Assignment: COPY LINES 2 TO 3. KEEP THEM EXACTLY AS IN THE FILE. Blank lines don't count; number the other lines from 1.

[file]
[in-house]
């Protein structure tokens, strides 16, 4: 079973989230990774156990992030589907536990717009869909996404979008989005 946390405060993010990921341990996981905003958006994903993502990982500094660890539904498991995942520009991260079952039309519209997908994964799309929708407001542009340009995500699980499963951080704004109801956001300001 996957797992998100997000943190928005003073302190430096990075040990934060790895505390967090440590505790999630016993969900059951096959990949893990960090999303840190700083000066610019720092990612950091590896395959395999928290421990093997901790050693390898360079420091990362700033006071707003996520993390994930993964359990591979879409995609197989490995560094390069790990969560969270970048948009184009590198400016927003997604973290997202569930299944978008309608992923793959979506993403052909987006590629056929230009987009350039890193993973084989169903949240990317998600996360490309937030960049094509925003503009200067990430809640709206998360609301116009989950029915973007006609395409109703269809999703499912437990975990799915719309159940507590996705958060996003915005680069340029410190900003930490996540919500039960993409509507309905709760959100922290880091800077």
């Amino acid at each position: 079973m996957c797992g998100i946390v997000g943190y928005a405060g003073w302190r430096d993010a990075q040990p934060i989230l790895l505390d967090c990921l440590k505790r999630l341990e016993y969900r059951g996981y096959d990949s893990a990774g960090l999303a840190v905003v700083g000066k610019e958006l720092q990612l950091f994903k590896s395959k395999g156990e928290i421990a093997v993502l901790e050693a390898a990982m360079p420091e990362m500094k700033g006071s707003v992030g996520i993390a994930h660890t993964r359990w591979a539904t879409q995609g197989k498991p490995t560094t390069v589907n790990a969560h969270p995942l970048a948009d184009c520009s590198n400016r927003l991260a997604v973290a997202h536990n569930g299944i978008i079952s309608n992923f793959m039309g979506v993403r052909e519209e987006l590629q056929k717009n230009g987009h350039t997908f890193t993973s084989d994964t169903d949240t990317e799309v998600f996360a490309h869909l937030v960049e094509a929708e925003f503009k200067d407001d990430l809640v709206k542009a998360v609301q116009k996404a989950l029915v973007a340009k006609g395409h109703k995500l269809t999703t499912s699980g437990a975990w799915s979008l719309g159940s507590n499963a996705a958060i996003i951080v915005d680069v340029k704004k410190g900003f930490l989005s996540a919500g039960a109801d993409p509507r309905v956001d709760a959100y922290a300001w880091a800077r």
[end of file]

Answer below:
């Protein structure tokens, strides 16, 4: 079973989230990774156990992030589907536990717009869909996404979008989005 946390405060993010990921341990996981905003958006994903993502990982500094660890539904498991995942520009991260079952039309519209997908994964799309929708407001542009340009995500699980499963951080704004109801956001300001 996957797992998100997000943190928005003073302190430096990075040990934060790895505390967090440590505790999630016993969900059951096959990949893990960090999303840190700083000066610019720092990612950091590896395959395999928290421990093997901790050693390898360079420091990362700033006071707003996520993390994930993964359990591979879409995609197989490995560094390069790990969560969270970048948009184009590198400016927003997604973290997202569930299944978008309608992923793959979506993403052909987006590629056929230009987009350039890193993973084989169903949240990317998600996360490309937030960049094509925003503009200067990430809640709206998360609301116009989950029915973007006609395409109703269809999703499912437990975990799915719309159940507590996705958060996003915005680069340029410190900003930490996540919500039960993409509507309905709760959100922290880091800077």
């Amino acid at each position: 079973m996957c797992g998100i946390v997000g943190y928005a405060g003073w302190r430096d993010a990075q040990p934060i989230l790895l505390d967090c990921l440590k505790r999630l341990e016993y969900r059951g996981y096959d990949s893990a990774g960090l999303a840190v905003v700083g000066k610019e958006l720092q990612l950091f994903k590896s395959k395999g156990e928290i421990a093997v993502l901790e050693a390898a990982m360079p420091e990362m500094k700033g006071s707003v992030g996520i993390a994930h660890t993964r359990w591979a539904t879409q995609g197989k498991p490995t560094t390069v589907n790990a969560h969270p995942l970048a948009d184009c520009s590198n400016r927003l991260a997604v973290a997202h536990n569930g299944i978008i079952s309608n992923f793959m039309g979506v993403r052909e519209e987006l590629q056929k717009n230009g987009h350039t997908f890193t993973s084989d994964t169903d949240t990317e799309v998600f996360a490309h869909l937030v960049e094509a929708e925003f503009k200067d407001d990430l809640v709206k542009a998360v609301q116009k996404a989950l029915v973007a340009k006609g395409h109703k995500l269809t999703t499912s699980g437990a975990w799915s979008l719309g159940s507590n499963a996705a958060i996003i951080v915005d680069v340029k704004k410190g900003f930490l989005s996540a919500g039960a109801d993409p509507r309905v956001d709760a959100y922290a300001w880091a800077r």